It was one of those movies where the heroes keep pulling out bigger and bigger guns, spraying bullets, launching missiles, firing rockets, until they finally stop and scratch their heads, because the monster doesn’t have a dent.
The monster in this case is Pekka Rinne, the Nashville goaltender who is so tall, he wears the crossbar as a belt.
And no matter what the Wings threw at him Tuesday night – slap shots, backhanders, rebounds, pokes – he had a stop as automatic as a tollbooth arm. Forty one Detroit shots. After 43 on Sunday.
And three Detroit goals to show for it? Not gonna cut it.
“Once again we created a lot of chances,” Henrik Zetterberg said after the 3-1 defeat in Game 4 that puts the Wings a loss away from summer vacation, “and we can’t really get the puck behind him.”
Mike Babcock was even more frustrated. “I mean, you can’t keep playing like this,” he lamented, holding the stat sheet like an unwanted parking ticket, “having the puck all the time and have the other team beatin’ ya.”
You can worry now – if you weren’t worried before. Hockey season is melting early. Two playoff home games have yielded two playoff home losses, and Tuesday night the Joe emptied quickly and quietly, as if accepting that our beautiful game may have seen its last home hurrah.
It wasn’t a bad start. It wasn’t too many penalties. It wasn’t unfair calls. It wasn’t a lack of spirit.
A reporter suggested to Babcock that the difference was the goaltender. “I agree,” he said.
And he said no more.
The Wings players agree as well. There was not a big name on the roster who didn’t get a clear shot at Rinne in this game. Zetterberg had all kinds of chances. Pavel Datsyuk had a gorgeous backhand try – denied. Jiri Hudler missed a great chance on a power play. Danny Cleary was alone in front when Rinne stopped him. Niklas Kronwall took a perfect Zetterberg pass but pushed it just wide. Johan Franzen came charging in but couldn’t land it.
If near misses were highlights, the Wings would have dominated “SportsCenter.”
“What could you do differently?” Babcock was asked.
“Well, we’d like to score,” he said.
No kidding. And he’s not kidding. It is hard to find a lot of fault with the Wings’ effort. Which leaves no choice but to salute the Predators’ effort. They are pretty disciplined defensively, they push you to the side, they clog the middle, they don’t screw up very often.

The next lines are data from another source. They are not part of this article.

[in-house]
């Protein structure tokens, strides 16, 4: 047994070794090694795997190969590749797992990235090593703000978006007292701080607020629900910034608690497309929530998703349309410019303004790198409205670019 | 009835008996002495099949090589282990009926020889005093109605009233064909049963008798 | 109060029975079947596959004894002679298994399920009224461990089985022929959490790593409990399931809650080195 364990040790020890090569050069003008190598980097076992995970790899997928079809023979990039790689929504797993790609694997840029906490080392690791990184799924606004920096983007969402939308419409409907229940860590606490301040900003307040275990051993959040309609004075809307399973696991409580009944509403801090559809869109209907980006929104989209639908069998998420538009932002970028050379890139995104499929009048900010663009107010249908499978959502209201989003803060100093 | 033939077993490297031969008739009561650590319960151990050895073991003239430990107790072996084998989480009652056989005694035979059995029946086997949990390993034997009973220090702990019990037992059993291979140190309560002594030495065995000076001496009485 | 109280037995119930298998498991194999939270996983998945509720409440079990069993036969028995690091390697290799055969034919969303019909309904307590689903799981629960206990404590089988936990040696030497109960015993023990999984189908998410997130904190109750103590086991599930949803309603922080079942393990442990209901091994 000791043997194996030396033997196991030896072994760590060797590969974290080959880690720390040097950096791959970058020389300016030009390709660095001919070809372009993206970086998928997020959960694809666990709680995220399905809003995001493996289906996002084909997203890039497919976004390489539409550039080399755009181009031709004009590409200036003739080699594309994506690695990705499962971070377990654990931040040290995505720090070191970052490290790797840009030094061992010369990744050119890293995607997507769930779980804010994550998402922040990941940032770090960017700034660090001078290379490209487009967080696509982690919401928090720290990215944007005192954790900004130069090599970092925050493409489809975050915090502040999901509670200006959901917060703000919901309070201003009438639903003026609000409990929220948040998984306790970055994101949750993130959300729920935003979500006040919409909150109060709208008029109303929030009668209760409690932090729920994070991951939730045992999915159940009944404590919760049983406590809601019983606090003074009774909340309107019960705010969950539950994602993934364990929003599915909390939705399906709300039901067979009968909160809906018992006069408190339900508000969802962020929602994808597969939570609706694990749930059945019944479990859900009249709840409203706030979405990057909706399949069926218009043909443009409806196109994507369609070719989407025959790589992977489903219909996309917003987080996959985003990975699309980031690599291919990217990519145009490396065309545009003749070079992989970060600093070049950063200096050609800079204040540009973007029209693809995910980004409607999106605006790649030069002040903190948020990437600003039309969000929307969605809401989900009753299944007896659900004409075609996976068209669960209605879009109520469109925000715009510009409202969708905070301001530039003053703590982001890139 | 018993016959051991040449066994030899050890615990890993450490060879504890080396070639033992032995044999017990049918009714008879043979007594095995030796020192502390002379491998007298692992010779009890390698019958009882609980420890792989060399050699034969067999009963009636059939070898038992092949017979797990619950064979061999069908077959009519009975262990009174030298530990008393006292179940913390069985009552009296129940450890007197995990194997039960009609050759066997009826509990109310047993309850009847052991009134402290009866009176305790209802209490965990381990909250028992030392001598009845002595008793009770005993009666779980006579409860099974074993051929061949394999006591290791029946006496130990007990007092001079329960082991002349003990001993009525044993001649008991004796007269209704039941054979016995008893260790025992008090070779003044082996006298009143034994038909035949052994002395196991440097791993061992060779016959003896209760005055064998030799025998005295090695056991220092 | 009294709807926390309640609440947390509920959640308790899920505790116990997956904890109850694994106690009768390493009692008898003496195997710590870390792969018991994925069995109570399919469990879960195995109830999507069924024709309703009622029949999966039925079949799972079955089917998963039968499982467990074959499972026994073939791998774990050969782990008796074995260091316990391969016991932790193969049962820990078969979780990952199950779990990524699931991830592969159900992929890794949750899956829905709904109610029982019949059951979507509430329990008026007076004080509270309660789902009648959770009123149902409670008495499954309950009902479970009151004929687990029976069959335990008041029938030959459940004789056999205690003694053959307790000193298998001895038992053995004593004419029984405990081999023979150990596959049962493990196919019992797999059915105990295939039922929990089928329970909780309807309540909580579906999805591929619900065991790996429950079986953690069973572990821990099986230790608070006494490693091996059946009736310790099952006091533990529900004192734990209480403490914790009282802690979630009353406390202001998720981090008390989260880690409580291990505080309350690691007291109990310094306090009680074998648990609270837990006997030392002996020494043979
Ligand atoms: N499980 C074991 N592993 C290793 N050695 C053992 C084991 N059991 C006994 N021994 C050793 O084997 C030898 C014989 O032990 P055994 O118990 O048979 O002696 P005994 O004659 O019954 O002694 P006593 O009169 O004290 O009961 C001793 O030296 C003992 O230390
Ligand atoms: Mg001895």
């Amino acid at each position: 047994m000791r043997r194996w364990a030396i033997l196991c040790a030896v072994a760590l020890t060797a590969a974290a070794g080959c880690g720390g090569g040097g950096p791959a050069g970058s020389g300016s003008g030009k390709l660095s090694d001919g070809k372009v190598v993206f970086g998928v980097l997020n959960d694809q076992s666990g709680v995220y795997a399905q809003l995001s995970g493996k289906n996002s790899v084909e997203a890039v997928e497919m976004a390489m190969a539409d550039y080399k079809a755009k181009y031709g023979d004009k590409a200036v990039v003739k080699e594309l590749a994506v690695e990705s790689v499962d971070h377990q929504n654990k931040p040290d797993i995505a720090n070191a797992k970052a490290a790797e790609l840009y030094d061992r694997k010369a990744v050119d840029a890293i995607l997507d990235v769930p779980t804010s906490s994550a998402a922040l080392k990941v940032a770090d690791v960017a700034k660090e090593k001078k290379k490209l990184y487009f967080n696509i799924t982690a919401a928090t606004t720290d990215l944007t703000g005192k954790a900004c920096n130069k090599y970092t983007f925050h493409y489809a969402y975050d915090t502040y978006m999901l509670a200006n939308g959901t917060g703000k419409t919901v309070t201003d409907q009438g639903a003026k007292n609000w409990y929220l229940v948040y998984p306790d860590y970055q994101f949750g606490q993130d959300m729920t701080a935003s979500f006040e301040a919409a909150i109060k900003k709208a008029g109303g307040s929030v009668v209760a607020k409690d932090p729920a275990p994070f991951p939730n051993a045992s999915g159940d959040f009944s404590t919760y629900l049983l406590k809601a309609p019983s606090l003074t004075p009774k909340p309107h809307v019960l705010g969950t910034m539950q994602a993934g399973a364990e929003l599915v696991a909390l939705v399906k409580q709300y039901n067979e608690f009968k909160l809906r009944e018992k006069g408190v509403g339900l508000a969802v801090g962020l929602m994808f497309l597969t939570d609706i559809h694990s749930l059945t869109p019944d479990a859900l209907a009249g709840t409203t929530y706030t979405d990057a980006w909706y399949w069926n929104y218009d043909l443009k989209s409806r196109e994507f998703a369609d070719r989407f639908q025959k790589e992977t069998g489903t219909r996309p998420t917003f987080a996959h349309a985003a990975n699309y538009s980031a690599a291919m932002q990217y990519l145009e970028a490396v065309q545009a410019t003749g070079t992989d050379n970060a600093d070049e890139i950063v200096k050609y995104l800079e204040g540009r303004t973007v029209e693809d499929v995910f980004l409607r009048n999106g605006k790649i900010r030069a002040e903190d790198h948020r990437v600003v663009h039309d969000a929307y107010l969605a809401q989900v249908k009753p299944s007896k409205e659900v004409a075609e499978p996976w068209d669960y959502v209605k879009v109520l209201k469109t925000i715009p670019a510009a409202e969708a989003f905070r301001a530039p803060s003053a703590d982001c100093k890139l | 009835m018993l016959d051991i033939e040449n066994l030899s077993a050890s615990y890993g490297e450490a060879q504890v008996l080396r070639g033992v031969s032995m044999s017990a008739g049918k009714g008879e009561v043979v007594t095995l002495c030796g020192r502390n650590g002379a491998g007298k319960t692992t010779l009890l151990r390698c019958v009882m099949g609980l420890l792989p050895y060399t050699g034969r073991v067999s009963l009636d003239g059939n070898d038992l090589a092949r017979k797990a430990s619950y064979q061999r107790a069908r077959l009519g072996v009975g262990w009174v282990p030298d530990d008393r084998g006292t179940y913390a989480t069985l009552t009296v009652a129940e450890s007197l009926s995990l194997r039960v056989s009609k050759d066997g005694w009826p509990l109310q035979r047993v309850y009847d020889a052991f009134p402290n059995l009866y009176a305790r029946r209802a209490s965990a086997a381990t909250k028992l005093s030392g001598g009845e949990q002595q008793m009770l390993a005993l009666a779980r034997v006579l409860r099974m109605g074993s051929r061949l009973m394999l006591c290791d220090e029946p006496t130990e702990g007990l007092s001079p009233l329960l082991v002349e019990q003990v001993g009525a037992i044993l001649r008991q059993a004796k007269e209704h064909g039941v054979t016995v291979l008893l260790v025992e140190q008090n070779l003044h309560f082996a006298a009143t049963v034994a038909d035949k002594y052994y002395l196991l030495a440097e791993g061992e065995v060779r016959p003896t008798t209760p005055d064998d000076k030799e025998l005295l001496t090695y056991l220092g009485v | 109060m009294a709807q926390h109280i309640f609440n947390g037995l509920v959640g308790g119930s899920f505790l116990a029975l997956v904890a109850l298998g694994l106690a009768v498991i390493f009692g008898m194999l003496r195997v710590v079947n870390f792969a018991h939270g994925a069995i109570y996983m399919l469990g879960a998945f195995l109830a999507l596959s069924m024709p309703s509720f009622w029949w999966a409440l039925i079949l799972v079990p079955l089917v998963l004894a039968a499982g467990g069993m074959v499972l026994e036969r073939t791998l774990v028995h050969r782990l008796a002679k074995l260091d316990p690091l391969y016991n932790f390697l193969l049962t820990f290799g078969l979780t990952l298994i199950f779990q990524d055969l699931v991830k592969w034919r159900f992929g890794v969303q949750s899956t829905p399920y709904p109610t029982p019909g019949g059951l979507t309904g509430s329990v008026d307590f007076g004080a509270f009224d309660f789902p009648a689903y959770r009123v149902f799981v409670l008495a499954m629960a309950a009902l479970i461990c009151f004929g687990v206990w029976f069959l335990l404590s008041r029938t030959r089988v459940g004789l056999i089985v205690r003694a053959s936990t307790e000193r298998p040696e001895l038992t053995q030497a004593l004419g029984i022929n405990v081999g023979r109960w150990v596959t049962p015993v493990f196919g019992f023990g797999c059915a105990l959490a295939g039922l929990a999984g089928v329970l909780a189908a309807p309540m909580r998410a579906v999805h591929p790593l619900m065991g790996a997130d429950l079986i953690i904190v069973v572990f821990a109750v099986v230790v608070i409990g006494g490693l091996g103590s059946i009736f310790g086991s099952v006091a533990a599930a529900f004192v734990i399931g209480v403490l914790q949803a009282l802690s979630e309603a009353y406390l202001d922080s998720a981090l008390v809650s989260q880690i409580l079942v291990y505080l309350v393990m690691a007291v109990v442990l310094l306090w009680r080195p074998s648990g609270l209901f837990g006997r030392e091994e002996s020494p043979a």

And if they do, Babcock said, “you don’t even know who made (the mistake) because their goalie put the pad down.”
Detroit made two mistakes that led to goals, the worst being a silly three-man pursuit of Martin Erat, who wisely whipped the puck to wide-open Kevin Klein for the winner.
“We had three guys back,” Babcock said, “we all end up chasing the puck for no reason – and it went in our net.”
He sighed. I can’t be sure, but I had the feeling Babcock went outside after this one, checked the stat sheet, looked to the heavens and said, “Are you kidding me?”
Too soon for summer
And that’s how many Wings fans may feel this morning. How does a team that set the NHL record for consecutive home wins this year lose two straight home playoff games? How does a team with immeasurable postseason experience seem out-cooled by a team that didn’t even exist when Nick Lidstrom joined the Detroit roster?
How does a team that has seven shots in one period, three in the next, and seven in the last wind up winning 3-1?
The answers: 1) That’s hockey. 2) That’s goaltending.
Right now, the Wings are up against an in-Pekkable opponent. And as long as Rinne is this perfect, a Detroit win is unlikely. Maybe he goes flat next game. Maybe, on the brink of winning the first round, the Preds get a little cocky.
“That’ll be our mindset,” Lidstrom said in the locker room. “Just go down there and steal a game.”
Of course they’ll need to steal two more after that. But one thing at a time. We hope there is more. We hope – like last year – there is a three-game postseason win streak.
But with the Pistons a non-factor, fans left the Joe knowing Detroit could essentially be one game away from baseball season- and only baseball season – for the rest of the spring and a long, lonely summer.